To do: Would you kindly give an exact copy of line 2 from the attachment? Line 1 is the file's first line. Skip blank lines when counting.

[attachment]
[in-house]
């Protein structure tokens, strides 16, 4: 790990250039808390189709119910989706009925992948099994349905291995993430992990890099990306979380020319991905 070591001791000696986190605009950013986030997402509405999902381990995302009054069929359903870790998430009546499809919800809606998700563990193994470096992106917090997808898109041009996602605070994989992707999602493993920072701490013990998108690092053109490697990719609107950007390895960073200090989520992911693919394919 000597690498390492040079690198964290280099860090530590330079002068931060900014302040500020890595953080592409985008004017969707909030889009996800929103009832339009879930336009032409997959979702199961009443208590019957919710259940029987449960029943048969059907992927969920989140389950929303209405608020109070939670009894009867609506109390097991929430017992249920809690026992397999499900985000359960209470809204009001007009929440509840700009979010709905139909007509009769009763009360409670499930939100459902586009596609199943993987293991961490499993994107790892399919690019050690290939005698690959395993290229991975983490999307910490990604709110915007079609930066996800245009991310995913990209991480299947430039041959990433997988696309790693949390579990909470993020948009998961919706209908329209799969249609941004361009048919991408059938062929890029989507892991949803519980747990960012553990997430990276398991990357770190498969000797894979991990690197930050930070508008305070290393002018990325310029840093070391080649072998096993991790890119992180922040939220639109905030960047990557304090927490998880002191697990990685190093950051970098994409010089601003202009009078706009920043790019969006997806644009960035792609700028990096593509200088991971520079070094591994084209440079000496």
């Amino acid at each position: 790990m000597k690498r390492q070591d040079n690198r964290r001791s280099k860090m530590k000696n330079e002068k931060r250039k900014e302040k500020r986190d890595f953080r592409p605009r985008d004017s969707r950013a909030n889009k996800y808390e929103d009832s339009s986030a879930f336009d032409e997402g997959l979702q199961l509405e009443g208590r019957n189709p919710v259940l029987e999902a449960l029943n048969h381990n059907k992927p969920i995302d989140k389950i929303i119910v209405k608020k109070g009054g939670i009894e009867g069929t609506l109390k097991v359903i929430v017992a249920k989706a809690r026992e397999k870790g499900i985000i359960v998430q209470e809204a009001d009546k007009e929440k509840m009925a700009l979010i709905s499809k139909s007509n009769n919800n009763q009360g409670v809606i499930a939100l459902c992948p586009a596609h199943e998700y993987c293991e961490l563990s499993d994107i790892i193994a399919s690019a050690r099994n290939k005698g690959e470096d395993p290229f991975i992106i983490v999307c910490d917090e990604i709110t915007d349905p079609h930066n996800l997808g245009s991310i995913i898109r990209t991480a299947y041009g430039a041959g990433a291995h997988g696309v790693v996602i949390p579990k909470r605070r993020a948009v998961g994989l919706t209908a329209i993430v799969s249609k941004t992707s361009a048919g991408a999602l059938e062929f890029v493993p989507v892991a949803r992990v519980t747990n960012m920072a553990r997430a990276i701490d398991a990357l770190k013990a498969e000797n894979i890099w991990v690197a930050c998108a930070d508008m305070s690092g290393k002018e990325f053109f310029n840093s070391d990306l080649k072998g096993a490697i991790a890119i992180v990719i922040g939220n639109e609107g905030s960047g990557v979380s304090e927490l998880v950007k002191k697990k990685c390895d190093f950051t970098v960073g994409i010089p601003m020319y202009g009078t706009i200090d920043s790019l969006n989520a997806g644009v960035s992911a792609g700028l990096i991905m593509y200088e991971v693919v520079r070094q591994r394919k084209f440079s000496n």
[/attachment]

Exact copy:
């Protein structure tokens, strides 16, 4: 790990250039808390189709119910989706009925992948099994349905291995993430992990890099990306979380020319991905 070591001791000696986190605009950013986030997402509405999902381990995302009054069929359903870790998430009546499809919800809606998700563990193994470096992106917090997808898109041009996602605070994989992707999602493993920072701490013990998108690092053109490697990719609107950007390895960073200090989520992911693919394919 000597690498390492040079690198964290280099860090530590330079002068931060900014302040500020890595953080592409985008004017969707909030889009996800929103009832339009879930336009032409997959979702199961009443208590019957919710259940029987449960029943048969059907992927969920989140389950929303209405608020109070939670009894009867609506109390097991929430017992249920809690026992397999499900985000359960209470809204009001007009929440509840700009979010709905139909007509009769009763009360409670499930939100459902586009596609199943993987293991961490499993994107790892399919690019050690290939005698690959395993290229991975983490999307910490990604709110915007079609930066996800245009991310995913990209991480299947430039041959990433997988696309790693949390579990909470993020948009998961919706209908329209799969249609941004361009048919991408059938062929890029989507892991949803519980747990960012553990997430990276398991990357770190498969000797894979991990690197930050930070508008305070290393002018990325310029840093070391080649072998096993991790890119992180922040939220639109905030960047990557304090927490998880002191697990990685190093950051970098994409010089601003202009009078706009920043790019969006997806644009960035792609700028990096593509200088991971520079070094591994084209440079000496």